Duns Scotus, Metaphysician (ePDF)
Long recognized as one of the greatest medieval philosophical theologians, John Duns Scotus made his most innovative theoretical contributions in the area of metaphysics. A careful and detailed study of his argument for the existence of God and the theory of knowledge that makes this possible provides the most direct access to his basic ideas. Unlike the Five Ways of Thomas Aquinas or Anselm's famous Proslogion argument, Scotus's proof is of another order of complexity and amounts to a little "summa" of his metaphysics. Among those theologians to accept Aristotle's scientific theory, Scotus is perhaps the first to realize fully its negative consequences if the philosophical doctrines of divine illumination and the analogical concept of being interact. His treatment of the God-question is distinguished for its deliberatively holistic approach to what was conventionally a series of unrelated topics.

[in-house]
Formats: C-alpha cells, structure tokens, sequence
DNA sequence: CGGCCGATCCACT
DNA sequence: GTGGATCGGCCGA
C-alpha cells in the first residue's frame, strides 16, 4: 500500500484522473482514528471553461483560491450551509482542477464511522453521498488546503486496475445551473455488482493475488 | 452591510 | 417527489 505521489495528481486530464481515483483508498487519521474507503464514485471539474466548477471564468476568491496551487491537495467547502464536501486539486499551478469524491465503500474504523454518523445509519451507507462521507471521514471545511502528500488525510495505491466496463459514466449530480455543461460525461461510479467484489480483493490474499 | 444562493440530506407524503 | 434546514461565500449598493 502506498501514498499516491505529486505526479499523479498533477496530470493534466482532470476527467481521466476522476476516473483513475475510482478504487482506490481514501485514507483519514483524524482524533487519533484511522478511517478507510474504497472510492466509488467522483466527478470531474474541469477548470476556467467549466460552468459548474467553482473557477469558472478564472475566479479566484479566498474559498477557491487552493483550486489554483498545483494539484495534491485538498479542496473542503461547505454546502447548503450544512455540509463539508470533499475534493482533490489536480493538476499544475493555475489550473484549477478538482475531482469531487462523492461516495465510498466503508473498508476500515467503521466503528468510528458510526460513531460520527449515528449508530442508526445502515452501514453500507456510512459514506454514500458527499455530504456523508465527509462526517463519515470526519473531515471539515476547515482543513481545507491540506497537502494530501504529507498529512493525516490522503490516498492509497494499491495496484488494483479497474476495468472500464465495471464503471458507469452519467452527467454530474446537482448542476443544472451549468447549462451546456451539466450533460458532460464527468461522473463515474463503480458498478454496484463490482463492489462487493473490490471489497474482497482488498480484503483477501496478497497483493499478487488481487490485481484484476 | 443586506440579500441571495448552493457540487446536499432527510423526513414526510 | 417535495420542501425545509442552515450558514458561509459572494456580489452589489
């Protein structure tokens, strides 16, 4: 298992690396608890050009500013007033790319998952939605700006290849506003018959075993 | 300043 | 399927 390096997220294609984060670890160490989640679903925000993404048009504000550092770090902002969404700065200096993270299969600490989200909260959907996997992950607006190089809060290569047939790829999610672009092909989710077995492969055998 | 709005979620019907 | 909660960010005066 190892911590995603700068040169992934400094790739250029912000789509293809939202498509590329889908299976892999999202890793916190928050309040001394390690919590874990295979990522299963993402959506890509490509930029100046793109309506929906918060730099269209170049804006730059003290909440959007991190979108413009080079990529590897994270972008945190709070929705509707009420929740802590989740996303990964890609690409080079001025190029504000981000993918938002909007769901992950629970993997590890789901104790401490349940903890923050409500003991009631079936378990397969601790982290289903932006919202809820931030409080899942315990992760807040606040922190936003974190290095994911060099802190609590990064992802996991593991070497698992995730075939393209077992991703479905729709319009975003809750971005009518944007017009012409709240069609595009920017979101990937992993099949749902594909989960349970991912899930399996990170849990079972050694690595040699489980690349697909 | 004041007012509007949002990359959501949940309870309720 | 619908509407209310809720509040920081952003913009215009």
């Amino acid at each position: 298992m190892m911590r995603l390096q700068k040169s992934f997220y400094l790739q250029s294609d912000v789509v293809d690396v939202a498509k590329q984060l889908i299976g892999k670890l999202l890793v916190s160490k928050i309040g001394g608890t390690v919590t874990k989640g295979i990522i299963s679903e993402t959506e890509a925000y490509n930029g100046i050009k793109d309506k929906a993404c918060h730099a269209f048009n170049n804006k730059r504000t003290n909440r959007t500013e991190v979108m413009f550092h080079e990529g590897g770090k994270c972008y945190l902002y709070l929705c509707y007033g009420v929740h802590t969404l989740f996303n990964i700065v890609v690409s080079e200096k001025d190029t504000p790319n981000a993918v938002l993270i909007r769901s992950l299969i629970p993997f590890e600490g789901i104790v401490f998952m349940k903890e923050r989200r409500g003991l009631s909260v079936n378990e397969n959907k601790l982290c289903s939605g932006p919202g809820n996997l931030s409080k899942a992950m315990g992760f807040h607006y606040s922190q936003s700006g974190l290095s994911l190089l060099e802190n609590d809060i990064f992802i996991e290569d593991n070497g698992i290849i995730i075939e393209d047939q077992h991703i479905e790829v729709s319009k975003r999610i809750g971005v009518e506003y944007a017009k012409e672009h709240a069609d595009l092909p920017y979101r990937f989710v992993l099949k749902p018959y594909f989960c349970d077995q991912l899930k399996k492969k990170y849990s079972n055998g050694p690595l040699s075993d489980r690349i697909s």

About the Author(s):
William A. Frank has a doctorate in philosophy from Catholic University of America. He is currently chairman of the Philosophy Department at the University of Dallas. Ph. D., The Catholic University of America, 1982 M. A., The Catholic University of America, 1975 B. A., Hampton Institute, 1969.
Allan B. Wolter, O.F.M., is professor emeritus of philosophy at The Catholic University of America and distinguished research professor at the Franciscan Institute in St. Bonaventure, New York. He is the author of numerous works on medieval philosophy.